Texas’ state highways are some of the most interesting ways to travel. They pass through—not go around—interesting communities of every sort. The towns are both beautiful—sometimes (and sometimes not so beautiful)—and often historically interesting. The two longest state highways in Texas are Highway 16 and Highway 6. Both cut across scenic and historically significant parts of the state...

  • Preserving Meat on the Frontier 2-21-08
  • Re-examining the Mexican War 2-3-08
  • The Wail of the Wampus Cat 1-3-08
  • Panoramic Drawings 12-1-07
  • The General Was A Spy—And So Was The Pirate 11-2-07
  • Aliens Amongst Us 10-21-07
  • Jesse James. Miss Shirley’s Story 10-8-07
  • First to Fly 9-19-07
  • The Second Battle of the Alamo 9-4-07
  • ‘Mysterious Cattle Deaths’ Not So Mysterious 8-15-07
  • Was South Carolina’s ‘Lost’ First Lady Buried On The Texas Coast? 8-1-07
  • The King's Texan and USS Texas 7-14-07
  • Did John Wilkes Booth Live In Texas? 6-30-07
  • Who Was J. Frank Dalton, Anyway? 6-15-07
  • History's Most Successful Failure - US Army's Camel Corps 6-1-07
  • Henry O. Flipper, An Epic Remaining To Be Told 5-14-07
  • Who Killed the Chief? 5-1-07
  • Bloody Christmas 4-16-07
  • The Bartlett Bank Robbery That Wasn't 3-28-07
  • The Ancient Art of Dowsing 2-16-07
  • Sarah's Dream 2-2-07
    Josiah Wilbarger's Ordeal, Scalped Alive on Onion Creek
  • The Other Houston 1-22-07
    Temple Lea Houston
  • The Great Blackeyed Pea Hoax 1-1-07
  • Mr. Acton's Story 1-1-07
  • Fox in the Pickup Bed 12-15-06
  • O. Henry and the Shoal Creek Treasure 12-1-06
  • The Little Engine That Couldn't 11-15-06
  • Conan in Texas: The Robert E. Howard Story 11-1-06
  • Victor T. Hamlin & Alley Oop 10-24-06
  • Santa Anna or Ste. Anne? 10-11-06
  • Stampede Mesa 9-27-06
  • The Devilin' of Old John 9-20-06
  • To Cultivate Vine and Olive 9-13-06
  • How the Texas Rangers Helped Win WWII 9-6-06
  • Cowboy Life on a Small Spread 8-30-06
  • The Coolerator 8-21-06
  • To Sleep Tight 8-16-06
  • To Build a House II 8-9-06
    Adobe Houses
  • To Build a House 8-2-06
    Texas Log Cabins and Log Houses
  • The Whirlwind Lt. John Lapham Bullis and the Seminole Negro Scouts 7-26-06
  • Bob Wills: The Greatest Fiddle-Player of Them All 7-19-06
  • The Gunfight that Killed Helena 7-12-06
  • The Ghost on Highway 281 6-28-06
  • The Ranger's Creek of Gold 6-21-06
  • San Antonio's Blue Book 6-14-06
  • National Dish of Texas 6-7-06
  • The Rise and Fall of Meansville, Texas 5-24-06
  • The Lake That Wasn't and Was and Wasn't and Is 5-12-06
  • The Ghost on Milam Street
    Seguin's Headless Ghost

    Column begins May 2006

    His full name is Charles Frederick but uses his initials because his name is too long to get on one line, goes by Charley with an 'ey' because he's not a perfume. He was born a long time ago in Austin, Texas, and grew up in an atmosphere where Texas and Southern history were part of his life almost from the day he was born. His paternal grandmother, a lifelong member of the United Daughters of the Confederacy and the Daughters of the Republic of Texas -- she was a 'real daughter' in the former case, since her father was a Confederate soldier -- who lived with his family until he was 12, was born when Sam Bass, Billy the Kid, Jesse James, and George A. Custer were still all alive and kicking, and was a young lady before Butch Cassidy stole his first horse. The man across the street was born when Texas was still a republic, the man next door was the grandson of one of Jim Bowie's companions at the Calf Creek fight in 1831, the man up the street was visited frequently by an elderly uncle who knew way too much more about a couple of Clay County, Missouri boys named Dingus and Frank than any peaceloving feller had any business knowing, and just down the creek lived a feller named J. Frank Dobie.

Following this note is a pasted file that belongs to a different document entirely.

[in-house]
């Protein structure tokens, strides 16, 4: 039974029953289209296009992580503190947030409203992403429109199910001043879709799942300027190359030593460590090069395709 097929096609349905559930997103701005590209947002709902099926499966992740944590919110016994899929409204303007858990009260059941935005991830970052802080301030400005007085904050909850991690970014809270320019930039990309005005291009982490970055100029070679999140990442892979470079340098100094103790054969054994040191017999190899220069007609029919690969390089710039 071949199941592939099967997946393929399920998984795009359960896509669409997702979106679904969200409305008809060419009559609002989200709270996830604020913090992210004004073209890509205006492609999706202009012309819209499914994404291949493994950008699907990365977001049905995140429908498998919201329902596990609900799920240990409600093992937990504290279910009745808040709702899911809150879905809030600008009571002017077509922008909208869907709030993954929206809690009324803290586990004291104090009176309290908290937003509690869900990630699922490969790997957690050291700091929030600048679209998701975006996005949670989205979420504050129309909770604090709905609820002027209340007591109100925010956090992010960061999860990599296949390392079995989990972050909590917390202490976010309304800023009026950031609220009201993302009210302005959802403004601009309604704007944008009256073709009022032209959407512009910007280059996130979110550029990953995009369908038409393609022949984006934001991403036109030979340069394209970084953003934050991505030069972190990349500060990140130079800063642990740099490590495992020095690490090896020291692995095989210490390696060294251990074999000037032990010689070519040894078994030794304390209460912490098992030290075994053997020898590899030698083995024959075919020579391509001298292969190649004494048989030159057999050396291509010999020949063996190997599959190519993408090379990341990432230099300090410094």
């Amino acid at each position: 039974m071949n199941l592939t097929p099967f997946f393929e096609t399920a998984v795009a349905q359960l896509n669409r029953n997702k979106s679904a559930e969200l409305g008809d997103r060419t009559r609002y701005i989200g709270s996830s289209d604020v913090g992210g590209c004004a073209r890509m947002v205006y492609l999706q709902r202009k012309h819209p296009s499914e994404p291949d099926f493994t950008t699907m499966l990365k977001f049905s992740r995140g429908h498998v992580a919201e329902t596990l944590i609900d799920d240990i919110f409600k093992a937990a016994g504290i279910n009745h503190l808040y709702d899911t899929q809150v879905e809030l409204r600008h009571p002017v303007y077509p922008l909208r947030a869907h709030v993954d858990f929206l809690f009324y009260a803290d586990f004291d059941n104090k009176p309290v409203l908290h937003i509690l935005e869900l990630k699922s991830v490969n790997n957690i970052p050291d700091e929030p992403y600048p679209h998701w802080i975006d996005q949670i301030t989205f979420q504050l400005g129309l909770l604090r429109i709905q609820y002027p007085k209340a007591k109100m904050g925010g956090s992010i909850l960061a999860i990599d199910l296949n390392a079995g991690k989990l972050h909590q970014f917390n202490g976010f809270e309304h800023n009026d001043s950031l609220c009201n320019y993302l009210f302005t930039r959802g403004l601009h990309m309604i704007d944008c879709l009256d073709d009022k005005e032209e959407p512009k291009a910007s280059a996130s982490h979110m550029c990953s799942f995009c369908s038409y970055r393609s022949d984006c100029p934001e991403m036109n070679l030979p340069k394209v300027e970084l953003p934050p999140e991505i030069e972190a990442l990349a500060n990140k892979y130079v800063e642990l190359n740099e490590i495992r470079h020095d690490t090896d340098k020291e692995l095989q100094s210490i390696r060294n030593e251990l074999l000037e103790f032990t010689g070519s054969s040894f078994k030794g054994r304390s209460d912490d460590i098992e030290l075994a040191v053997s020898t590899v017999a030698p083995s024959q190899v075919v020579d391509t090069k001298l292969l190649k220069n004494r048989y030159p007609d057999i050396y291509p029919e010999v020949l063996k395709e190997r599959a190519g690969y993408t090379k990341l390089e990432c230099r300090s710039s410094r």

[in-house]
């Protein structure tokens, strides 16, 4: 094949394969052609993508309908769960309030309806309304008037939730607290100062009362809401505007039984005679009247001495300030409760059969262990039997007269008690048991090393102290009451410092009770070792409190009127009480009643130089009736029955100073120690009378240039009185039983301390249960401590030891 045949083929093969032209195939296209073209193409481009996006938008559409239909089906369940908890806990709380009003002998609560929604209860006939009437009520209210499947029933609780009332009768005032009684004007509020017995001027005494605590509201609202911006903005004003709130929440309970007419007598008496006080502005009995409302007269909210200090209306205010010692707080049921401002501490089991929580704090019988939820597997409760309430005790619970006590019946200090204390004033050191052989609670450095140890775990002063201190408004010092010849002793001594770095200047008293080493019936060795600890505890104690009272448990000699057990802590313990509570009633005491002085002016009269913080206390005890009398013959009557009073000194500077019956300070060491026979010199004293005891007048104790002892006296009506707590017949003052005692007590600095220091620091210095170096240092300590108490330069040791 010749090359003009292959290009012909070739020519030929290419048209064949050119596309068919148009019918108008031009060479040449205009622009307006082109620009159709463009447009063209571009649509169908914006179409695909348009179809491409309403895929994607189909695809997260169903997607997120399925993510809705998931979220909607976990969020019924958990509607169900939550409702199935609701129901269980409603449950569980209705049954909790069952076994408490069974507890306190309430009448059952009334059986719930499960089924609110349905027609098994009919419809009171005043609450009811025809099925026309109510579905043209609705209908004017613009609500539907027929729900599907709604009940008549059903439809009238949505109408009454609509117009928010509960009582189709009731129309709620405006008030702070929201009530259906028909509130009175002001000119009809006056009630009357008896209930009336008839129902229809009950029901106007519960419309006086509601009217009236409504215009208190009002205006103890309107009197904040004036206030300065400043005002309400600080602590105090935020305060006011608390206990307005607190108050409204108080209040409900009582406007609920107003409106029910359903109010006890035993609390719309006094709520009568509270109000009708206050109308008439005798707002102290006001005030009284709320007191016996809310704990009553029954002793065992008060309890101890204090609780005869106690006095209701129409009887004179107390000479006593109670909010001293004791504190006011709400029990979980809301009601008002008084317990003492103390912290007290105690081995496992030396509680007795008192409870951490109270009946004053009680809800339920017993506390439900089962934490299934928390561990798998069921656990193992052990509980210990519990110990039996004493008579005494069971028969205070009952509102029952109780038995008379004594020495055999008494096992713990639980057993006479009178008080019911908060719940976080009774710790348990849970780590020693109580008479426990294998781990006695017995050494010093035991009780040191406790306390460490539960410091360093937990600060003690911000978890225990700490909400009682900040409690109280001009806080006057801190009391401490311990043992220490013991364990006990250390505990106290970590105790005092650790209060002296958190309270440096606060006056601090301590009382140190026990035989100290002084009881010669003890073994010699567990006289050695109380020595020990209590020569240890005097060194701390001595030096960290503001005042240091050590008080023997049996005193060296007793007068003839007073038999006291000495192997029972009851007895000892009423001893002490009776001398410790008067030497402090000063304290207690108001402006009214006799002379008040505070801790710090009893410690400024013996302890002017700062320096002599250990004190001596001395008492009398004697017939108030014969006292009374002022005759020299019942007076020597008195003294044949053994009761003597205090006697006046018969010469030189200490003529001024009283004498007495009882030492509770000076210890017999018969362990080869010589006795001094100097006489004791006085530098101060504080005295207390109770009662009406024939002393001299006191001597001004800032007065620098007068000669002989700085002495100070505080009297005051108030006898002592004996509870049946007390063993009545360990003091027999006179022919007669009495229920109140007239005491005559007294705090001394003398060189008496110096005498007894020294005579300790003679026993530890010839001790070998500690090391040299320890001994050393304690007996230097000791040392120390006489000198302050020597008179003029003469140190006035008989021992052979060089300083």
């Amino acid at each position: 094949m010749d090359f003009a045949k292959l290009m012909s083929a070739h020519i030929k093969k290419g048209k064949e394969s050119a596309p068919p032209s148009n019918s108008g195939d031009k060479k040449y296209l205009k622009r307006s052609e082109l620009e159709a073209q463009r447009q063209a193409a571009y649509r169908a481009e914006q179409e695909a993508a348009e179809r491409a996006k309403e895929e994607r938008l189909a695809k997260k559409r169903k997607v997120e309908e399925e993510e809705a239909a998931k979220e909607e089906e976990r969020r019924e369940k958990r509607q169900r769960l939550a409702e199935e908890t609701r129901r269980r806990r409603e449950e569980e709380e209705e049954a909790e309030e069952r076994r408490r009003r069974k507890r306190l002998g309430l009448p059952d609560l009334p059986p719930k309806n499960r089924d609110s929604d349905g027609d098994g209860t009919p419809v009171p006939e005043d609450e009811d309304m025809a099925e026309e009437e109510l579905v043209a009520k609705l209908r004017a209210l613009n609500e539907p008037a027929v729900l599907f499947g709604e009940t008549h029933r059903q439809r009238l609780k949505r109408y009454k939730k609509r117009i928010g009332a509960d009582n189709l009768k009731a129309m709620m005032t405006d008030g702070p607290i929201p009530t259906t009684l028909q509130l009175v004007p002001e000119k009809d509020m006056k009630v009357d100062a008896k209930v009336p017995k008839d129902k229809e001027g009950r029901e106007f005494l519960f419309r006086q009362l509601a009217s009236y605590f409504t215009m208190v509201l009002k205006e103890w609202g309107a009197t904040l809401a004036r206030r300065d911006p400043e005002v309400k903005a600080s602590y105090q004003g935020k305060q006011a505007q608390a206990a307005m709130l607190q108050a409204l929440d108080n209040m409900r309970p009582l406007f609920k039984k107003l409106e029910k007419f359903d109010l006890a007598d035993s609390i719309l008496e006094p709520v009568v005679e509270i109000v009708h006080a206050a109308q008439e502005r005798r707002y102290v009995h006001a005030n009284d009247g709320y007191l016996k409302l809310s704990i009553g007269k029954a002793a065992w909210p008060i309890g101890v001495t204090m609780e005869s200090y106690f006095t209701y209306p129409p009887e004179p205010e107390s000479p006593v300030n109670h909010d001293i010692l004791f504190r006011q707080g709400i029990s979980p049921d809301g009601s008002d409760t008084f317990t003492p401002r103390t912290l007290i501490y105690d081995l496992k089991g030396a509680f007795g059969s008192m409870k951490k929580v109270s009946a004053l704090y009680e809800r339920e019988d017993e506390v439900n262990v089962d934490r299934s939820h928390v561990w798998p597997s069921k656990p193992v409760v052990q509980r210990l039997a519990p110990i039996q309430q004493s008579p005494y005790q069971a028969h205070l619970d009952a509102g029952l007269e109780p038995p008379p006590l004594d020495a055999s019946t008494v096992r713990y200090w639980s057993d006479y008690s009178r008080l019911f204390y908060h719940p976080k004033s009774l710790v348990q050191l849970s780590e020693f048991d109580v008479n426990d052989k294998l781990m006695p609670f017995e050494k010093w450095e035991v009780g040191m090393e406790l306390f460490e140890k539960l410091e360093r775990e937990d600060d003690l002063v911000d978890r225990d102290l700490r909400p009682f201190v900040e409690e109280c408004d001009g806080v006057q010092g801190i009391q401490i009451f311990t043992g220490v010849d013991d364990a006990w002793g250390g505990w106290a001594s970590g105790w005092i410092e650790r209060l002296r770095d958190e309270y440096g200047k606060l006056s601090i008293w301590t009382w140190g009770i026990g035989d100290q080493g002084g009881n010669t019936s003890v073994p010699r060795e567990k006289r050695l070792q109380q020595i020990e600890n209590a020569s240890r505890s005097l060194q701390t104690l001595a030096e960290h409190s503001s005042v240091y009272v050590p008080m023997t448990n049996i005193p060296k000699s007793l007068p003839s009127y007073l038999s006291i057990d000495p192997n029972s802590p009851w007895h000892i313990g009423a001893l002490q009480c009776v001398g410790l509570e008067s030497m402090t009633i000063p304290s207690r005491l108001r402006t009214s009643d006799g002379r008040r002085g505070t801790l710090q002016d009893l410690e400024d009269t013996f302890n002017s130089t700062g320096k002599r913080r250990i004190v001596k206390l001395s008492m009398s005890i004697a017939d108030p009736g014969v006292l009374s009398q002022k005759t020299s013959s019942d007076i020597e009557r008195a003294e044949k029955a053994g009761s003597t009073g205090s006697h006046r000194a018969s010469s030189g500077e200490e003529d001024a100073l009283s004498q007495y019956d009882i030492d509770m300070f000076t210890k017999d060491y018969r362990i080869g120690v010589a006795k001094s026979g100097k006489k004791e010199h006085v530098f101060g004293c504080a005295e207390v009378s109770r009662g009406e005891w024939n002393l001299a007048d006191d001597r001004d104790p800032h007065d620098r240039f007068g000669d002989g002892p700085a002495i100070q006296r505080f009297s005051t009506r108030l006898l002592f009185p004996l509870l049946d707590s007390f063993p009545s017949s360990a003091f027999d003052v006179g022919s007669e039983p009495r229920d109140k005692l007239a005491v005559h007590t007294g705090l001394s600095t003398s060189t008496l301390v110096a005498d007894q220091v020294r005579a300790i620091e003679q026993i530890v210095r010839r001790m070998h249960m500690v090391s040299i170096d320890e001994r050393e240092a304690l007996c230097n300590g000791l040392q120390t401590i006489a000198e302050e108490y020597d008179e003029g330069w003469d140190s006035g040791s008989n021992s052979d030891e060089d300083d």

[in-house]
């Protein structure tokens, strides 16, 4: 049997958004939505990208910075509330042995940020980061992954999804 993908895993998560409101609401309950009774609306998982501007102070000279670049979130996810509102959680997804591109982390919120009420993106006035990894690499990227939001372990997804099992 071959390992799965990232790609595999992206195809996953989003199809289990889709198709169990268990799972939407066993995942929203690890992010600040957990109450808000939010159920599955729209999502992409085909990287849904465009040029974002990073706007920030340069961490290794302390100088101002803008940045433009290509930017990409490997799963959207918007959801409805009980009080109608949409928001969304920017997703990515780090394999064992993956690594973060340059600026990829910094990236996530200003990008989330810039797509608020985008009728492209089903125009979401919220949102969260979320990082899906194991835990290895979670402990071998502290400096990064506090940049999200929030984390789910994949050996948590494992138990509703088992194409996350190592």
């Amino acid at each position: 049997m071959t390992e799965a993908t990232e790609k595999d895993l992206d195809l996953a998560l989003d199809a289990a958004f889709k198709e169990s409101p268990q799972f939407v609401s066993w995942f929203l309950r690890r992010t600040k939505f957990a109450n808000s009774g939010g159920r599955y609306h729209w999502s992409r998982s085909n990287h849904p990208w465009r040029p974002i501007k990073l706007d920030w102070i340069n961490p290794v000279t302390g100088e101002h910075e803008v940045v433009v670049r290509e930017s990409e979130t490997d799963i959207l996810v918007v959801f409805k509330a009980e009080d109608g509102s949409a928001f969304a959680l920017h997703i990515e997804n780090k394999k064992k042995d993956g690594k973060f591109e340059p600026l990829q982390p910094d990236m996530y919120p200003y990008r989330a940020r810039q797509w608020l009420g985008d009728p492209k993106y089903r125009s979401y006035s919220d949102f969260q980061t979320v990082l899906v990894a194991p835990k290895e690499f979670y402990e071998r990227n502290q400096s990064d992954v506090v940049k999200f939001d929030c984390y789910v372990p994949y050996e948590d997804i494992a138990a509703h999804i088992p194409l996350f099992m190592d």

Eckhardt grew up in Austin and on about 400 acres of hardpan, cedar brake, and honeycomb limestone in western Williamson County, Texas. He attended the University of Texas when there was only one, and managed to stay on good terms with both H. Bailey Carrol and Walter P. Webb, which was considered something of an achievement, as the two Ph. D.s hated each other's guts. He majored in history and holds a BA in the subject. Since jobs in 'the history bidness' were hard to come by unless one was politically 'correct' - which Eckhardt has spent a lifetime refusing to be - he spent many years as a peace officer and soldier. Finally tiring of being a moving target, Eckhardt pursued a trade that would allow him both the time and the intellectual energy to pursue his first love, writing about Texas and the American West. From this trade he retired on 30 March 2002, to pursue writing full time.

    Eckhardt's books include THE LOST SAN SABA MINES (Texas Monthly Press, 1980), UNSOLVED TEXAS MYSTERIES (Republic of Texas Press, 1990-co-author), TEXAS TALES YOUR TEACHER NEVER TOLD YOU (Republic of Texas Press, 1990), TALES OF BADMEN, BAD WOMEN, AND BAD PLACES-FOUR CENTURIES OF TEXAS OUTLAWRY (Texas Tech University Press, 2000), and TEXAS SMOKE-MUZZLE- LOADERS ON THE FRONTIER, illustrated by Wesley G. Williams (Texas Tech Press, 2001). Forthcoming is "Tales Told Across Campfires," from Texas Tech Press, probably in 2005, and of course the perennial 'novel in progress' that all writers have. He has been published in magazines as diverse as The Tombstone Epitaph and the short-lived revival of Harper's Weekly, and in magazines in Great Britain, Switzerland, and Australia.

    Eckhardt lives in an historic home in Seguin, Texas, with Vicki, his wife of more years than she likes to admit, and numerous critters.

    Texas Books by C. F. Eckhardt

    Related Topics:

    Texas | Texas History | Columns